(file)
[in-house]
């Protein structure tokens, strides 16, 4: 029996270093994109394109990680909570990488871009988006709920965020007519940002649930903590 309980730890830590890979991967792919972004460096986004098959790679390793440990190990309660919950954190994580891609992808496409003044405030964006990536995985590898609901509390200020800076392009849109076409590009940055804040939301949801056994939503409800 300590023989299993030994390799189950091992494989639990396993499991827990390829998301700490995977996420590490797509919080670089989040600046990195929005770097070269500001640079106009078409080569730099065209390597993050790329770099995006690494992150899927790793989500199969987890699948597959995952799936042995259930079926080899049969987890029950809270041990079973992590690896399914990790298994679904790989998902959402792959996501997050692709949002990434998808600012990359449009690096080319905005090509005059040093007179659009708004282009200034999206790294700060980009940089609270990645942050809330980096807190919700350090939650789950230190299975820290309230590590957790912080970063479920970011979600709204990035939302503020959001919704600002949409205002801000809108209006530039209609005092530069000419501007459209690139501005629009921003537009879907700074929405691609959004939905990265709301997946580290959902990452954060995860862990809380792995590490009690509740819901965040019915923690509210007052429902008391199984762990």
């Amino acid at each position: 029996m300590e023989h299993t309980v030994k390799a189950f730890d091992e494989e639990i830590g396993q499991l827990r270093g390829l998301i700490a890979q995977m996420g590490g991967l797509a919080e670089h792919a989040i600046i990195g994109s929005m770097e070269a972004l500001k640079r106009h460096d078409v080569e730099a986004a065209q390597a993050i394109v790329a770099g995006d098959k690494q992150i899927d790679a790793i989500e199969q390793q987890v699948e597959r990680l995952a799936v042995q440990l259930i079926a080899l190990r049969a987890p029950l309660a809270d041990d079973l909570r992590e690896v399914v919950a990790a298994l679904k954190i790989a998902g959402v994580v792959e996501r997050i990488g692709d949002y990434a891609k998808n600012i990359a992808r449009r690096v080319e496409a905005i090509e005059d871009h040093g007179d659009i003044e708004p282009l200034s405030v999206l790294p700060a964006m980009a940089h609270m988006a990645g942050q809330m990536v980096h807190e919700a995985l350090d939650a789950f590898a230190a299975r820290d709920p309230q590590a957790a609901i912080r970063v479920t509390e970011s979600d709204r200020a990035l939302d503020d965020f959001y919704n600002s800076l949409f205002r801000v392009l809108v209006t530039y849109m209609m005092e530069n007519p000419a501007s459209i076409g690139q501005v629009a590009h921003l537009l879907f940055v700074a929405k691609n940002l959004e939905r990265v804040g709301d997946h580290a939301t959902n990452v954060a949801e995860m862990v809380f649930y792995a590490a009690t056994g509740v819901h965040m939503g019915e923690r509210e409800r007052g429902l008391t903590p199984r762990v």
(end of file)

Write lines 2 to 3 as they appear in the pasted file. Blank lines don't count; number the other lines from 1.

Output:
């Protein structure tokens, strides 16, 4: 029996270093994109394109990680909570990488871009988006709920965020007519940002649930903590 309980730890830590890979991967792919972004460096986004098959790679390793440990190990309660919950954190994580891609992808496409003044405030964006990536995985590898609901509390200020800076392009849109076409590009940055804040939301949801056994939503409800 300590023989299993030994390799189950091992494989639990396993499991827990390829998301700490995977996420590490797509919080670089989040600046990195929005770097070269500001640079106009078409080569730099065209390597993050790329770099995006690494992150899927790793989500199969987890699948597959995952799936042995259930079926080899049969987890029950809270041990079973992590690896399914990790298994679904790989998902959402792959996501997050692709949002990434998808600012990359449009690096080319905005090509005059040093007179659009708004282009200034999206790294700060980009940089609270990645942050809330980096807190919700350090939650789950230190299975820290309230590590957790912080970063479920970011979600709204990035939302503020959001919704600002949409205002801000809108209006530039209609005092530069000419501007459209690139501005629009921003537009879907700074929405691609959004939905990265709301997946580290959902990452954060995860862990809380792995590490009690509740819901965040019915923690509210007052429902008391199984762990």
């Amino acid at each position: 029996m300590e023989h299993t309980v030994k390799a189950f730890d091992e494989e639990i830590g396993q499991l827990r270093g390829l998301i700490a890979q995977m996420g590490g991967l797509a919080e670089h792919a989040i600046i990195g994109s929005m770097e070269a972004l500001k640079r106009h460096d078409v080569e730099a986004a065209q390597a993050i394109v790329a770099g995006d098959k690494q992150i899927d790679a790793i989500e199969q390793q987890v699948e597959r990680l995952a799936v042995q440990l259930i079926a080899l190990r049969a987890p029950l309660a809270d041990d079973l909570r992590e690896v399914v919950a990790a298994l679904k954190i790989a998902g959402v994580v792959e996501r997050i990488g692709d949002y990434a891609k998808n600012i990359a992808r449009r690096v080319e496409a905005i090509e005059d871009h040093g007179d659009i003044e708004p282009l200034s405030v999206l790294p700060a964006m980009a940089h609270m988006a990645g942050q809330m990536v980096h807190e919700a995985l350090d939650a789950f590898a230190a299975r820290d709920p309230q590590a957790a609901i912080r970063v479920t509390e970011s979600d709204r200020a990035l939302d503020d965020f959001y919704n600002s800076l949409f205002r801000v392009l809108v209006t530039y849109m209609m005092e530069n007519p000419a501007s459209i076409g690139q501005v629009a590009h921003l537009l879907f940055v700074a929405k691609n940002l959004e939905r990265v804040g709301d997946h580290a939301t959902n990452v954060a949801e995860m862990v809380f649930y792995a590490a009690t056994g509740v819901h965040m939503g019915e923690r509210e409800r007052g429902l008391t903590p199984r762990v």